A new study published in The Lancet Oncology journal has found that a particular gene previously thought to be linked to lower cancer survival rates, does not affect the chances of a patient’s overall survival of breast and ovarian cancers.
BRCA mutations are an inherited mutation occurring in either the BRCA1 or BRCA2 gene, and place women at a greater risk of developing breast and ovarian cancers. (Between 40-90% of women with BRCA mutations are likely to develop breast or ovarian cancer in their lifetime, compared with 12.5% of women developing breast cancer overall).*
The current practice for women with BRCA mutations who receive early breast cancer diagnosis and treatment, is to perform a double mastectomy soon after initial cancer treatment, to reduce the risk of new primary cancers developing.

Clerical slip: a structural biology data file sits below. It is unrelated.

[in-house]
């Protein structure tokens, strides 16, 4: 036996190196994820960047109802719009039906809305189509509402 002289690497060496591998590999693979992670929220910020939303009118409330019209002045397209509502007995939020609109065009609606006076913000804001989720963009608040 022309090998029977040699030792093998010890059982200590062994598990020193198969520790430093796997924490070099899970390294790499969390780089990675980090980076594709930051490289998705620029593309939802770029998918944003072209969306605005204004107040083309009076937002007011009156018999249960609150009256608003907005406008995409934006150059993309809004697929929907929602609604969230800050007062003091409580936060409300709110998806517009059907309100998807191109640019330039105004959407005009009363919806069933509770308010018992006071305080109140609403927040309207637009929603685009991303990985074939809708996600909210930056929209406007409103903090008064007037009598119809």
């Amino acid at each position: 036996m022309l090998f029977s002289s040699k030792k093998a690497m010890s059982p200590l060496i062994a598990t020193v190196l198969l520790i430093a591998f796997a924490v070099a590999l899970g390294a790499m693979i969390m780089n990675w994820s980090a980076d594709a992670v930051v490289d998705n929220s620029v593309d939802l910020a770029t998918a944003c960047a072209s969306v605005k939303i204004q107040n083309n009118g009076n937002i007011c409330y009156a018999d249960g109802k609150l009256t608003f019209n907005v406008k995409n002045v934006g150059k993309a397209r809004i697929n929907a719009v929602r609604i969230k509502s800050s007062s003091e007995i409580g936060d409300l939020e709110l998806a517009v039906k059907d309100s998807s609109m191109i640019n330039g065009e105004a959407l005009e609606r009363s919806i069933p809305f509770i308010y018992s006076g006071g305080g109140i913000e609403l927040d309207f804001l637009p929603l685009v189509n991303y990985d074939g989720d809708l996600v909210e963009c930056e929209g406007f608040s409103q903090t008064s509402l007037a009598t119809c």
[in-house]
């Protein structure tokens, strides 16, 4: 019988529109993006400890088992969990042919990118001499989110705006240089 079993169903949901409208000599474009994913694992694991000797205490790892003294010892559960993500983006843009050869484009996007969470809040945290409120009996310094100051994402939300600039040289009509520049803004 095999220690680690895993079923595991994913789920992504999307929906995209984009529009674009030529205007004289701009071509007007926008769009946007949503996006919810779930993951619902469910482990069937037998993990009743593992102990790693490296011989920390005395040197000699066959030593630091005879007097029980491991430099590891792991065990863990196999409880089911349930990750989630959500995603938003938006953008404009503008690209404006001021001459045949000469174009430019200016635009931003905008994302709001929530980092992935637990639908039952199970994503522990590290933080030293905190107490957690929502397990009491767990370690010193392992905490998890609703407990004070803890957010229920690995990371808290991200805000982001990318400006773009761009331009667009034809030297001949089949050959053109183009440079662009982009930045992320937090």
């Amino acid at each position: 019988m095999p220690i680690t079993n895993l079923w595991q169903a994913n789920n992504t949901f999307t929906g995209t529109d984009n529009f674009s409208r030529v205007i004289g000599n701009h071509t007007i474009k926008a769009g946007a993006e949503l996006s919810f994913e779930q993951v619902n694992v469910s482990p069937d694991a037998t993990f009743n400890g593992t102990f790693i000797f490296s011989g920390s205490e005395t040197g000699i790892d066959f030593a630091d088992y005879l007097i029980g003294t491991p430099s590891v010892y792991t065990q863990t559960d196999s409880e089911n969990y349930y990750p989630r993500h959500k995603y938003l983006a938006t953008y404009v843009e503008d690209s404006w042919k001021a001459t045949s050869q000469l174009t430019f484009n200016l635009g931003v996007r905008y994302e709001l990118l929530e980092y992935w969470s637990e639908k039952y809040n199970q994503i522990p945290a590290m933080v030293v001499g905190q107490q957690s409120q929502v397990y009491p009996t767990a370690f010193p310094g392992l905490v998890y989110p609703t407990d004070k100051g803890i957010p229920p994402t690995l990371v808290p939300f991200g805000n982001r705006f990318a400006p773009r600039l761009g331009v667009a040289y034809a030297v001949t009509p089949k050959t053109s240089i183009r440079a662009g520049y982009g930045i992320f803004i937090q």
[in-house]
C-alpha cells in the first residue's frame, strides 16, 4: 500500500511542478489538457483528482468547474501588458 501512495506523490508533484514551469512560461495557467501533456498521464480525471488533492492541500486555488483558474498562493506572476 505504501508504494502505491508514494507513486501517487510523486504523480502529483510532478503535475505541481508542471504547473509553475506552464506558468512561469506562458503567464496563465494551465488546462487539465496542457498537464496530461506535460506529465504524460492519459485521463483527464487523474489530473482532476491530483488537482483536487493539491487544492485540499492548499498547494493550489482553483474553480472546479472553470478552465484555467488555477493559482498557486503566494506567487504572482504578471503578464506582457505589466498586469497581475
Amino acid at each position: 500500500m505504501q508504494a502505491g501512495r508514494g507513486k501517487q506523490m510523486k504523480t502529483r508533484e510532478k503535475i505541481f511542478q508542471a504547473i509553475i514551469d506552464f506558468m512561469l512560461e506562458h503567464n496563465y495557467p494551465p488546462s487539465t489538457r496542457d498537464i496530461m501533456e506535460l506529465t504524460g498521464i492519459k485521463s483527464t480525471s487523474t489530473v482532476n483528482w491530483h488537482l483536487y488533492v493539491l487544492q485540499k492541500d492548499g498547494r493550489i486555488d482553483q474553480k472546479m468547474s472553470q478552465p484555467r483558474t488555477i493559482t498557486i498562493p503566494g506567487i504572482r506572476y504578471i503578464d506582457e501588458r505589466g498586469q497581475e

This new study, which involved 127 hospitals across the UK and included 2,733 women, assessed young women with breast cancer, and found that those with the BRCA mutation who did not immediately receive risk-reducing surgery had similar survival rates after cancer treatment to women who did not carry the mutation.
According to the findings, women with the mutation can wait two, five, or even ten years after diagnosis to undergo additional surgery, instead of soon after their initial cancer treatment.
This means that surgeries such as mastectomies do not have to be performed immediately after other treatment on women with BRCA mutations, and should instead be discussed with various factors in mind, such as the patient’s personal preference and initial cancer prognosis.
This is great news for BRCA patients, allowing for better time for recovery.
*Figures relate to UK statistics.
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